Forty-four New York state legislators have signed a letter to Gov. Andrew Cuomo (D) expressing “strong opposition” to the scheduled transfer in April of Medicaid managed care pharmacy benefits to Medicaid fee for service. They said the transfer “will have devastating consequences” for 340B health centers, HIV/AIDS clinics, and the state’s special managed care plan for individuals living with HIV/AIDS.
“This new policy will provide little to no benefit to the state and will devastate patients and the safety net providers they rely on for care,” the state lawmakers told Cuomo on Jan. 21. “We urge you to reverse the carve-out as soon as possible.”
If the pharmacy benefit transfer takes place as planned, the state’s 340B covered entities will have to begin billing the state health department for drugs dispensed to Medicaid beneficiaries at actual acquisition cost, effectively passing along all their 340B savings on covered outpatient drugs to Albany. The benefit transfer was attached to “must pass” state budget legislation last year.
A Jan. 8 state Health Department (DOH) FAQ about the pharmacy benefit transfer, also known as the “pharmacy carve-out,” says “NYS DOH expects the pharmacy benefit to be transitioned from the MC [managed care] to FFS [fee for service] effective April 1, 2021 per the enacted budget and does not intend to halt the progress.”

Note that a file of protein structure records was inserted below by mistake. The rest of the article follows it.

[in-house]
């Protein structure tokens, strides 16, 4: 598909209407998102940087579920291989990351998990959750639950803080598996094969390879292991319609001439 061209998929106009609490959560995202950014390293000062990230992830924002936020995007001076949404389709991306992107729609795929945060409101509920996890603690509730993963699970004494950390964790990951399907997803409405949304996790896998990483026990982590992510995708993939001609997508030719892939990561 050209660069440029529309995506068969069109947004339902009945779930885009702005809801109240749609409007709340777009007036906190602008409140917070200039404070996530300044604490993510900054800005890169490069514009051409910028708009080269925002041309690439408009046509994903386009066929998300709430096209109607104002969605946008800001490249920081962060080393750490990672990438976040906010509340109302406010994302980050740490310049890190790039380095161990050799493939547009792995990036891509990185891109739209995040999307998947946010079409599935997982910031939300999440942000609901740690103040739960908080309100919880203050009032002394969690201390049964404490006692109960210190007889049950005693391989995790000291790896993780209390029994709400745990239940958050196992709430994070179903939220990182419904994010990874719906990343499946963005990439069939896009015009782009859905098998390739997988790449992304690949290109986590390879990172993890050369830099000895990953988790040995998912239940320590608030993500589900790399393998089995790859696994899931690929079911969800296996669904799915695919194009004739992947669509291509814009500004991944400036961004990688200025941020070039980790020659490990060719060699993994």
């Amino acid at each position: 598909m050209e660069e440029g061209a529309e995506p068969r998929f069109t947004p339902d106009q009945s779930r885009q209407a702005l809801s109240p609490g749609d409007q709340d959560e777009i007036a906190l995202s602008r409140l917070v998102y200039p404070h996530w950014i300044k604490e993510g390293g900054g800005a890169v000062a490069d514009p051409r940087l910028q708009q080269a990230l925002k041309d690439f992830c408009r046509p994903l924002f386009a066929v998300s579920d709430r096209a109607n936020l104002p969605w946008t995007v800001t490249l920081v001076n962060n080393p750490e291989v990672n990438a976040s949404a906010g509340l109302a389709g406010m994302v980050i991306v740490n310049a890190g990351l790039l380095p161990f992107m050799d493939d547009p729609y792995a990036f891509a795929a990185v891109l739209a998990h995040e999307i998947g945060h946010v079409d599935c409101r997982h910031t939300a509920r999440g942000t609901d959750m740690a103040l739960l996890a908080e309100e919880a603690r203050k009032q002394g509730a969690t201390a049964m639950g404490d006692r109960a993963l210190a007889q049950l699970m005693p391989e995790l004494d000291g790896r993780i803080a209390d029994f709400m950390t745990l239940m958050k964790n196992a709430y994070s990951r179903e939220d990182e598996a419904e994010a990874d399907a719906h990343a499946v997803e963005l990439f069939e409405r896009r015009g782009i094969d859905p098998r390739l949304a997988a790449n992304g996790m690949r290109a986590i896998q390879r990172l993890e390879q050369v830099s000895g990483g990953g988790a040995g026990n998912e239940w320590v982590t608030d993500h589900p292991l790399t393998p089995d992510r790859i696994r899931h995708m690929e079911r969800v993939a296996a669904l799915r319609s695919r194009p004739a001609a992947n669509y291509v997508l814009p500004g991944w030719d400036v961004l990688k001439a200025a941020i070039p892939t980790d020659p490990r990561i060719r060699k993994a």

New York State safety-net health care providers are poised to lose 340B savings that “are often used to provide free medical care and prescription drugs for undocumented and uninsured individuals, counseling, care coordination, housing, food and other assistance,” the 44 state senators and assembly members said. “These funds are also used by some providers to operate community-based treatment programs for individuals struggling with mental health and substance use disorders.”
“Appropriating these resources from the safety net will ultimately prove harmful to the state itself, as the loss of 340B savings will result in service reductions and clinic and hospital closures, leaving vulnerable patients without access to the care they need,” the legislators told the governor.